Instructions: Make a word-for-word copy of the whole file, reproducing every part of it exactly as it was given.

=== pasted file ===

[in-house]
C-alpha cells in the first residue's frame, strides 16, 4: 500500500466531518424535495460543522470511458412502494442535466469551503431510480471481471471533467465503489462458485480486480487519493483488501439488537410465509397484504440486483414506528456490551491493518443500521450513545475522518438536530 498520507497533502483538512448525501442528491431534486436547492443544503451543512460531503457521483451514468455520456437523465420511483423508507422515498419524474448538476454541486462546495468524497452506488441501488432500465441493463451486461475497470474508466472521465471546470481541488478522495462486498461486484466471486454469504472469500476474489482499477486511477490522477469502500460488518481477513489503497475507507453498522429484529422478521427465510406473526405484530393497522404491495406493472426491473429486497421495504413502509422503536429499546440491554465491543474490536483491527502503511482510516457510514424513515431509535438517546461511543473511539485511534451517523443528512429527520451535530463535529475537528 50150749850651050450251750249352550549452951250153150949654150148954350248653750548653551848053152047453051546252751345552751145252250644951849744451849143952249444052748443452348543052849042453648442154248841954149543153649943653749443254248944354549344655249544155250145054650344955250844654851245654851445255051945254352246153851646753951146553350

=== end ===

[in-house]
C-alpha cells in the first residue's frame, strides 16, 4: 500500500466531518424535495460543522470511458412502494442535466469551503431510480471481471471533467465503489462458485480486480487519493483488501439488537410465509397484504440486483414506528456490551491493518443500521450513545475522518438536530 498520507497533502483538512448525501442528491431534486436547492443544503451543512460531503457521483451514468455520456437523465420511483423508507422515498419524474448538476454541486462546495468524497452506488441501488432500465441493463451486461475497470474508466472521465471546470481541488478522495462486498461486484466471486454469504472469500476474489482499477486511477490522477469502500460488518481477513489503497475507507453498522429484529422478521427465510406473526405484530393497522404491495406493472426491473429486497421495504413502509422503536429499546440491554465491543474490536483491527502503511482510516457510514424513515431509535438517546461511543473511539485511534451517523443528512429527520451535530463535529475537528 50150749850651050450251750249352550549452951250153150949654150148954350248653750548653551848053152047453051546252751345552751145252250644951849744451849143952249444052748443452348543052849042453648442154248841954149543153649943653749443254248944354549344655249544155250145054650344955250844654851245654851445255051945254352246153851646753951146553350